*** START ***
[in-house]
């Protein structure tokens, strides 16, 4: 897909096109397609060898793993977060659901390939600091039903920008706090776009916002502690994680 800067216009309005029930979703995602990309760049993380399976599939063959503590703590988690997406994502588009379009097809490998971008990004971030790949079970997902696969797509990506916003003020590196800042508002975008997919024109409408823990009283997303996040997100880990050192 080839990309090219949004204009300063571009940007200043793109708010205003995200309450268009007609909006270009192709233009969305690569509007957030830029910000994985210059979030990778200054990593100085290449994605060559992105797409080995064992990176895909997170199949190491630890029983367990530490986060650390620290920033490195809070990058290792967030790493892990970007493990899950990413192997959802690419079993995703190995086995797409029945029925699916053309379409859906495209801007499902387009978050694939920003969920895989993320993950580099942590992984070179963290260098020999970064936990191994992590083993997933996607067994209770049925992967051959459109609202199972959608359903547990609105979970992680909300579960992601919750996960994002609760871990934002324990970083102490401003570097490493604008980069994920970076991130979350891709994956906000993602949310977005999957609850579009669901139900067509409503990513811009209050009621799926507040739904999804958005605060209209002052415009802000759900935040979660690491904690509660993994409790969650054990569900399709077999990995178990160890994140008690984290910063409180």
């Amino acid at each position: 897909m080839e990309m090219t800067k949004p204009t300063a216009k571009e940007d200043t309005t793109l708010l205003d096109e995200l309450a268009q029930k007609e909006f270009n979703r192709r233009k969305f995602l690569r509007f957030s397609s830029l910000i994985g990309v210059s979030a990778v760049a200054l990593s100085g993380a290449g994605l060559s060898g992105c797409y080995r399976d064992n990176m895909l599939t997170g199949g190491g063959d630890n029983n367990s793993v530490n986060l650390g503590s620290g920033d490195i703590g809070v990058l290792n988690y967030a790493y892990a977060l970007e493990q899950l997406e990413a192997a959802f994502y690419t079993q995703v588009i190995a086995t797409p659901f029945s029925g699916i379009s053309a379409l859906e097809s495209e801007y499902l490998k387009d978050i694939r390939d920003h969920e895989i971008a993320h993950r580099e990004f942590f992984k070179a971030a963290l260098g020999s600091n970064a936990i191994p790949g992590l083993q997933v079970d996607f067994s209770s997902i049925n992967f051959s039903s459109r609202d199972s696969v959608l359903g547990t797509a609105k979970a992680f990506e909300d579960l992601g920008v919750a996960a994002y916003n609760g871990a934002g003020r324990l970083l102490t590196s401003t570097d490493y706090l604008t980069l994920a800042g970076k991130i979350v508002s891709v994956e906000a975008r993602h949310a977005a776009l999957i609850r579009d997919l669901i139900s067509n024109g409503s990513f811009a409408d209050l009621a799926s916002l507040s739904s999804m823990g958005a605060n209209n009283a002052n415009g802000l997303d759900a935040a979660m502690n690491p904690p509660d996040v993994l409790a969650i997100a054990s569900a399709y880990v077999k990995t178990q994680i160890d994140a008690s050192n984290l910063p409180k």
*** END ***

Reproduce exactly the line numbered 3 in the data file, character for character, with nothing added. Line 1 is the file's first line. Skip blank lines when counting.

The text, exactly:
């Amino acid at each position: 897909m080839e990309m090219t800067k949004p204009t300063a216009k571009e940007d200043t309005t793109l708010l205003d096109e995200l309450a268009q029930k007609e909006f270009n979703r192709r233009k969305f995602l690569r509007f957030s397609s830029l910000i994985g990309v210059s979030a990778v760049a200054l990593s100085g993380a290449g994605l060559s060898g992105c797409y080995r399976d064992n990176m895909l599939t997170g199949g190491g063959d630890n029983n367990s793993v530490n986060l650390g503590s620290g920033d490195i703590g809070v990058l290792n988690y967030a790493y892990a977060l970007e493990q899950l997406e990413a192997a959802f994502y690419t079993q995703v588009i190995a086995t797409p659901f029945s029925g699916i379009s053309a379409l859906e097809s495209e801007y499902l490998k387009d978050i694939r390939d920003h969920e895989i971008a993320h993950r580099e990004f942590f992984k070179a971030a963290l260098g020999s600091n970064a936990i191994p790949g992590l083993q997933v079970d996607f067994s209770s997902i049925n992967f051959s039903s459109r609202d199972s696969v959608l359903g547990t797509a609105k979970a992680f990506e909300d579960l992601g920008v919750a996960a994002y916003n609760g871990a934002g003020r324990l970083l102490t590196s401003t570097d490493y706090l604008t980069l994920a800042g970076k991130i979350v508002s891709v994956e906000a975008r993602h949310a977005a776009l999957i609850r579009d997919l669901i139900s067509n024109g409503s990513f811009a409408d209050l009621a799926s916002l507040s739904s999804m823990g958005a605060n209209n009283a002052n415009g802000l997303d759900a935040a979660m502690n690491p904690p509660d996040v993994l409790a969650i997100a054990s569900a399709y880990v077999k990995t178990q994680i160890d994140a008690s050192n984290l910063p409180k």